In November 2007, it is 60 years since the UN-General Assembly approved the partition plan for Palestine. The failure of the plan and subsequent Arab-Israeli war led to the expulsion of the refugees, spread across several Middle East countries. The refugee problem has since remained unsolved despite UN General Assembly resolutions demanding their return: resolution 194 securing the refugees' right of repatriation has been affirmed more than one hundred times since 1948. Despite six decades of continued resistance to permanent settlement in host states, the bitter fact is that refugees have been unable to return to their homeland and denied social and political freedoms.

Today, there are about 4.2 million Palestinian refugees in the Middle East registered with United Nations Relief and Works Agency for Palestine Refugees in the Near East (UNRWA). A large number of the refugees suffer from poverty, lack of civic rights and live in the midst of intense social and political conflict. The longest exile in modern history the refugees are caught between exile and alienation as non-citizens of host states. Yet, extensive grassroots activism has served to preserve refugee identity and the demand for "right of return" is undiminished. However, the mythology of uniqueness has hindered the understanding of the multiplicity of the Palestinian refugee ties between host country and place of origin. For example, the protracted exile has produced a kind of transnational identity which is still under-studied.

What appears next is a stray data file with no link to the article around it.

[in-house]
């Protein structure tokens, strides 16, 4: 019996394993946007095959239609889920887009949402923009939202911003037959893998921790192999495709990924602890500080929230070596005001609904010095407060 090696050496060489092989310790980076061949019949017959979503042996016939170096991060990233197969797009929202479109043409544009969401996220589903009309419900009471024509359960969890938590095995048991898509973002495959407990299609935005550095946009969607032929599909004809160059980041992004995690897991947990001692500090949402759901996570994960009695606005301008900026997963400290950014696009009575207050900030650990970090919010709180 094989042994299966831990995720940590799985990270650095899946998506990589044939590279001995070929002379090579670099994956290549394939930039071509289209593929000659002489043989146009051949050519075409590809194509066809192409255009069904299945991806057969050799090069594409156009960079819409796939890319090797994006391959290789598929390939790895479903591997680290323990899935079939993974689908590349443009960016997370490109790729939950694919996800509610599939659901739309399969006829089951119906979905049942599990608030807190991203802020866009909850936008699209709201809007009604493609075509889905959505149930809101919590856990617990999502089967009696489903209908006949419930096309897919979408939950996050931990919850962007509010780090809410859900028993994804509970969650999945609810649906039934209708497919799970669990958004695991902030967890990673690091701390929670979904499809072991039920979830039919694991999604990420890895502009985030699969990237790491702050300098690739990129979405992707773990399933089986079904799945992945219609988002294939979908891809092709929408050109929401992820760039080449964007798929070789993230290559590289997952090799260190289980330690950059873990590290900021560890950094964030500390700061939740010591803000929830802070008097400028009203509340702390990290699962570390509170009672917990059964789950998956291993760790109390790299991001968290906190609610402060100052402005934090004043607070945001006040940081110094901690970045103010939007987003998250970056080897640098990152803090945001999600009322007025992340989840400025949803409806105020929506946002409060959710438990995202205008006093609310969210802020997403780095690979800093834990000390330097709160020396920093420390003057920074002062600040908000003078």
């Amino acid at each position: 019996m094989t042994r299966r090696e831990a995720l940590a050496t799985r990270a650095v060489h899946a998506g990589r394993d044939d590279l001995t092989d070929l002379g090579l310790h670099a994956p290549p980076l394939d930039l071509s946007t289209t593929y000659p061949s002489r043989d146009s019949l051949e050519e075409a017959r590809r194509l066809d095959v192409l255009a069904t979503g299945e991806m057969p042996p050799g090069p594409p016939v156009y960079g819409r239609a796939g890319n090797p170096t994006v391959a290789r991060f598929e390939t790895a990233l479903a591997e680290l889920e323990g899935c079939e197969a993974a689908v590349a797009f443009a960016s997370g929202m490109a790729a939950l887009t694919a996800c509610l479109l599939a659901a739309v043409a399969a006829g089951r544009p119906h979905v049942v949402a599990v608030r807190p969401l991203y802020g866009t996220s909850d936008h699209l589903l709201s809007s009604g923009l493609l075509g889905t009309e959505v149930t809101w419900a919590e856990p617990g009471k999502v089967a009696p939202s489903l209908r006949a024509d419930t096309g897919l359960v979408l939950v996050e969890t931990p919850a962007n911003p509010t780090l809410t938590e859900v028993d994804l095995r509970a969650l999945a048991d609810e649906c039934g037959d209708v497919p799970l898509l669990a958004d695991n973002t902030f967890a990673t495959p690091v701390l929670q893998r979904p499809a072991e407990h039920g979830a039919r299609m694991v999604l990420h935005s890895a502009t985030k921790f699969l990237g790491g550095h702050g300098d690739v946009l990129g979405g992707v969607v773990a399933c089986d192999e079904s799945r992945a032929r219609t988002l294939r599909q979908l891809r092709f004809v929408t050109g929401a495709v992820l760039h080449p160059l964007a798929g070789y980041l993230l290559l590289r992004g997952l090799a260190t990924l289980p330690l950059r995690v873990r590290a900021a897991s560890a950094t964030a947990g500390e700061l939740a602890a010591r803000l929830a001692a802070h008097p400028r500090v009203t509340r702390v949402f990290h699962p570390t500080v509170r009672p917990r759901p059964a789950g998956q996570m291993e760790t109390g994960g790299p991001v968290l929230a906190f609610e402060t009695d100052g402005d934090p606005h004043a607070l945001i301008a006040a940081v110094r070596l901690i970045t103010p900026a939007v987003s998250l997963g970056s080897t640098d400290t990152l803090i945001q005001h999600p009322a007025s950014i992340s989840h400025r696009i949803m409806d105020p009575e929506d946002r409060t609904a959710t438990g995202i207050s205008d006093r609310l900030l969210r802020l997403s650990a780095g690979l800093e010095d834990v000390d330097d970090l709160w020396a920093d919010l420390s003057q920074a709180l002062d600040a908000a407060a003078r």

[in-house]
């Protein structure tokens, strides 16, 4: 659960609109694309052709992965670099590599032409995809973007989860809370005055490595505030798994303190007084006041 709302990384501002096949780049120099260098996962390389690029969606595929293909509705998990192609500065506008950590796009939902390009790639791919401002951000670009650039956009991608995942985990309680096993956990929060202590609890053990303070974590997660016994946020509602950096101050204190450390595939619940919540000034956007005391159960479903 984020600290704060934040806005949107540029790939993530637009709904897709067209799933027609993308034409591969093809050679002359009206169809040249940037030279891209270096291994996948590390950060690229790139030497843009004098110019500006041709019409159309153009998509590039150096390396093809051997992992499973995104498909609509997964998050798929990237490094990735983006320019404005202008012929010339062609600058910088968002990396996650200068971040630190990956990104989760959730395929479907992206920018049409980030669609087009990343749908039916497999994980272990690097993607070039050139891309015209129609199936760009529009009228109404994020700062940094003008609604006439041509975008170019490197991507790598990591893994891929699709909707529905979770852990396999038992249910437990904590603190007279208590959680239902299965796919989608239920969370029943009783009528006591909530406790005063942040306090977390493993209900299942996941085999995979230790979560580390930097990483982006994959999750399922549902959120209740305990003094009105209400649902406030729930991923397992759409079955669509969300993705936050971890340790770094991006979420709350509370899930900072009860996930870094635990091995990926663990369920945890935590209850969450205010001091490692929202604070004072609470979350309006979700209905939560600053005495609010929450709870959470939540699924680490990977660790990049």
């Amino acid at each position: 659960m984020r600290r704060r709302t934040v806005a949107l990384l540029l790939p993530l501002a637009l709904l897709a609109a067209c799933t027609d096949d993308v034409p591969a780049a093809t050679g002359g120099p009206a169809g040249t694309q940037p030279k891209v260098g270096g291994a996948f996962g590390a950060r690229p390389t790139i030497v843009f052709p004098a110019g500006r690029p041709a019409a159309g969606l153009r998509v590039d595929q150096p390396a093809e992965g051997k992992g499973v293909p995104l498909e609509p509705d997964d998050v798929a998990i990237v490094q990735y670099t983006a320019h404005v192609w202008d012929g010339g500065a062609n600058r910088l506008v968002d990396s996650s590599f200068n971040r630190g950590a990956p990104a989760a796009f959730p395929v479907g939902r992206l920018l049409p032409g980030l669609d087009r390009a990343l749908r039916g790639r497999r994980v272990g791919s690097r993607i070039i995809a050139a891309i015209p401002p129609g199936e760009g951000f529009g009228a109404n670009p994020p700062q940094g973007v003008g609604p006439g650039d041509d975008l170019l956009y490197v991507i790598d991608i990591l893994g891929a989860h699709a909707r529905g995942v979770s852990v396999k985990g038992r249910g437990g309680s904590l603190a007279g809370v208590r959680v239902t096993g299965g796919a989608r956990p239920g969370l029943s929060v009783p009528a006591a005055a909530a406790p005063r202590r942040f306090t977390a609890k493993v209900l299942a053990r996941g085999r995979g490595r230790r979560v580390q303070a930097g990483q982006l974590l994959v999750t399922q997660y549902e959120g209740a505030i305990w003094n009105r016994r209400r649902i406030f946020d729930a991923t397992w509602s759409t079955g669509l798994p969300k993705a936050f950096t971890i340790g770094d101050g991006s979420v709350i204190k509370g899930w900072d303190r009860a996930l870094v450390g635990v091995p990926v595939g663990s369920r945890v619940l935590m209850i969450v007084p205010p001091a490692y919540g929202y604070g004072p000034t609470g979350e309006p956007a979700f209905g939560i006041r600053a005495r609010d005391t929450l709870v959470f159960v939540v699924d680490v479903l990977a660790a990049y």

The main purpose of this workshop is to take a fresh look at the refugee problem and examine Palestinian refugee exile and alienation from historical, social, cultural and legal perspectives. The secondary objective is to debate new approaches that can add to our understanding of the complexity of the Palestinian the refugee problem. We welcome contributions that examine the Palestinian refugee experience along time and space and comparative studies of Palestinian refugees across the Levant. Research based on fieldwork will be privileged. Topical issues include, but are not limited to; refugee law and institutions, durable solutions, right of return, flight and exile, identity and marginalization and discrimination in the host country and refugee camps as "closed spaces of exception".

The workshop is organised by CMI and the Palestinian Institute for the Study of Democracy - Muwatin in association with the Global Moments of the Levant project.

Participation is by invitation only.

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